Overall, Lego therapy is an excellent resource for teachers looking to support students with social communication difficulties in the classroom. By using these interventions, primary school educators can help students develop important social skills and improve their overall learning experience.
As with any social development program, there would be an initial financial and time outlay but otherwise, there are many positive outcomes if your student:
- Is stirred to build social relationships with peers.
- Can change his/her set of ideas without getting upset emotionally.
- Has shown some social competence when playing
- Can follow verbal instructions
- Enjoys to actively building models with LEGO
- Can easily interact with the other children in the group.
Lego Therapy Training
There are numerous organisations offering training courses in LEGO therapy for educators and professionals working with children with special needs. These courses provide participants with the knowledge required to implement LEGO therapy in their schools and institutions. Participants learn about the theory behind LEGO therapy, the practical application of LEGO therapy, and how to integrate LEGO therapy into existing programmes.
LEGO therapy is based on the principles of cognitive behavioural therapy (CBT) which has proven to be very effective in treating anxiety disorders such as OCD, phobias and panic attacks. CBT focuses on changing thoughts and behaviours that lead to negative emotions and dysfunctional behaviour. It teaches people to identify and challenge irrational beliefs and faulty assumptions that may cause emotional distress.
The LEGO therapy programme was developed by Dr. Richard J. Davidson who is a professor of psychology at the University of Wisconsin-Madison. He has studied the effects of meditation on brain function and found that meditation produces measurable changes in brain wave patterns. His research shows that meditation increases the ability to focus attention and reduces stress levels. In addition, he discovered that meditation also increased the speed of neural transmission between neurons.
Classroom Ideas for using Lego Therapeutically
LEGO, beyond being a beloved toy, has emerged as a powerful tool for autism therapy and a means to enhance a range of communication and social skills. Here are seven innovative ideas for primary school practitioners to incorporate LEGO-based Therapy sessions into their classrooms:
- Team Building Projects: Assign LEGO building projects to small groups of students. This encourages collaboration, communication, and problem-solving as they work together to complete the project.
- Storytelling with LEGO: Encourage students to create scenes or stories using LEGO bricks. This can help enhance their imagination, narrative skills, and ability to express their thoughts and ideas.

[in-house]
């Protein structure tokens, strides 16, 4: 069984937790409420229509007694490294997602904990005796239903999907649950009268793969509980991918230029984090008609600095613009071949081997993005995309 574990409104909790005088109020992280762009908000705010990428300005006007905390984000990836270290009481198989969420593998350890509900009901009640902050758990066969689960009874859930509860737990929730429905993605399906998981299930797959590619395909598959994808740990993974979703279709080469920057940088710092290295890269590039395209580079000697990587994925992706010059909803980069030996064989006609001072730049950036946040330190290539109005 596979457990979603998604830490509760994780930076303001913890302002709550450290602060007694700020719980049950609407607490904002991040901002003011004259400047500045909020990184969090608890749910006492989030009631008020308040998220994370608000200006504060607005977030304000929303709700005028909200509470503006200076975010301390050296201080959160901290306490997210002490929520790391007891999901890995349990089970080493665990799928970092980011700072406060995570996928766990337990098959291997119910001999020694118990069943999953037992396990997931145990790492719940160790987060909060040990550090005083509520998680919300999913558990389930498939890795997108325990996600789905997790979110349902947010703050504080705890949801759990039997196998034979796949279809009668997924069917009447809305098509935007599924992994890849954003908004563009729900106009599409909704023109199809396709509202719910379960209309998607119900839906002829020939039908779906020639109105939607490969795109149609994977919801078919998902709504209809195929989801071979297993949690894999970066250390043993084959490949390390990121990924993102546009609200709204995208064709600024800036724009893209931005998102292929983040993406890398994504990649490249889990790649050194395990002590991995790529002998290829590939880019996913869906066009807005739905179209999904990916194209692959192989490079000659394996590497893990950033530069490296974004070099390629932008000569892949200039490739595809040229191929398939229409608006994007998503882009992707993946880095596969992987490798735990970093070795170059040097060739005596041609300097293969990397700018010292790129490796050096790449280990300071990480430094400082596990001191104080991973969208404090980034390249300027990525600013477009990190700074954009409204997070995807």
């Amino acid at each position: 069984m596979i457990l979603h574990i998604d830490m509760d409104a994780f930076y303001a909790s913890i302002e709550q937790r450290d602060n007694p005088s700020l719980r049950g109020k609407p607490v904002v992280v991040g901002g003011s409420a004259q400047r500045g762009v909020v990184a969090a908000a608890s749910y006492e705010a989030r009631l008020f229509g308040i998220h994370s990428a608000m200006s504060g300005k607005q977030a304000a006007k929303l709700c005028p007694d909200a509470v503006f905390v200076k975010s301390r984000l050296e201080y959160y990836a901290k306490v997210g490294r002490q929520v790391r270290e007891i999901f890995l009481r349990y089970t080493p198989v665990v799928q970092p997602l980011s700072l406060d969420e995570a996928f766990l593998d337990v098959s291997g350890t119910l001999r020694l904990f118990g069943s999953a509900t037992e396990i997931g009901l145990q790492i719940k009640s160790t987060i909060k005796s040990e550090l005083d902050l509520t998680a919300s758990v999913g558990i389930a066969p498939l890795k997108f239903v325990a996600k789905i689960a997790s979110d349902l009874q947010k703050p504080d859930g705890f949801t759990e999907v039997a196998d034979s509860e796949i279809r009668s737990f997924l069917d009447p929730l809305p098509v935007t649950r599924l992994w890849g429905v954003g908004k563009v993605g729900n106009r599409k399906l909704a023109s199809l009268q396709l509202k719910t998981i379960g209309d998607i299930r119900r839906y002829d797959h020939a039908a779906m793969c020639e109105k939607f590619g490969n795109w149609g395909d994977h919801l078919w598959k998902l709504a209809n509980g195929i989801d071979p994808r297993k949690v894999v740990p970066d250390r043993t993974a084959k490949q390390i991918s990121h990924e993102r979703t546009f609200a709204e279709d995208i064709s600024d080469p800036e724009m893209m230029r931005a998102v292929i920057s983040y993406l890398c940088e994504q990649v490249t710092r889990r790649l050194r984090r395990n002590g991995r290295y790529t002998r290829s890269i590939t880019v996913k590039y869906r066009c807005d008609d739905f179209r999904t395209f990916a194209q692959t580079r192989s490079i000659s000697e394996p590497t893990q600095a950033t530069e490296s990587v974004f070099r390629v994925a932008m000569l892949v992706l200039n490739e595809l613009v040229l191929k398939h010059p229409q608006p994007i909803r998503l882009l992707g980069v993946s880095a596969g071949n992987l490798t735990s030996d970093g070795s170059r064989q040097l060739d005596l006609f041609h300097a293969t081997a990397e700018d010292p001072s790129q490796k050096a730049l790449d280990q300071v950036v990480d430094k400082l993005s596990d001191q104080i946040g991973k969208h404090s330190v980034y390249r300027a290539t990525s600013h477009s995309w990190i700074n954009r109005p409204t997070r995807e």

- LEGO Math Activities: Use LEGO bricks to teach mathematical concepts. For example, different sized bricks can be used to illustrate fractions or to teach addition and subtraction.
- LEGO Science Experiments: Incorporate LEGO into science lessons. For example, students can build bridges or towers and test their stability, fostering their analytical skills.
- Role-Playing with LEGO: Use LEGO figures for role-playing activities. This can help students explore different social situations and emotions in a safe and controlled environment.
- LEGO Art Projects: Encourage students to create art projects using LEGO. This can help enhance their creativity and fine motor skills.
- Mindful LEGO Building: Incorporate mindful LEGO building sessions into the school day. This can help students focus, relax, and be present in the moment.
A study in the Journal of Autism and Developmental Disorders found that LEGO Therapy improved social interaction and communication skills in children with ASD by 70%. These classroom ideas aim to leverage the therapeutic potential of LEGO to enhance learning and development in primary-aged children, particularly those in KS2.
Concluding thoughts about LEGO Therapy
You would like to give LEGO therapy a shot? First, it is advisable to have a conversation with a therapist/educational psychologist to clarify what their goals are, what the mix of children is like, and what their therapeutic approach consists of. Have the therapist evaluate your child to decide whether they are ready for this form of play therapy. You could request your child to participate for a trial period in case you are sure about the whole thing. If financial resources are scarce, you could always use other branded bricks with a little help from Google.
We know that children have been playing with blocks for centuries, and this fundamental play activity can be put to good purpose in educational contexts. There is a subtle difference between 'playing' and being 'playful'; what we are doing is giving children permission to try out new days without worrying about failure. This relatively risk-free activity can be put to work across different cohorts with fairly little investment in specialist programs. So go on, what are you waiting for, give building a go and use your favourite childhood play activity for educational purposes.
The LEGO Group. (n.d.). The LEGO Group History: https://www.lego.com/en-us/aboutus/lego-group/the_lego_history
LeGoff D, Gomez De La Cuesta G, Krauss GW, et al.LEGO®-Based Therapy: How to build social competence through Lego®-Based Clubs for children with autism and related conditions. London: Jessica Kingsley Publishers, 2014: https://scholar.google.com/scholar_lookup
Lindsay, S., Hounsell, K.G., & Cassiani, C. (2017). A scoping review of the role of LEGO therapy for improving inclusion and social skills among children and youth with autism.Disability and Health Journal: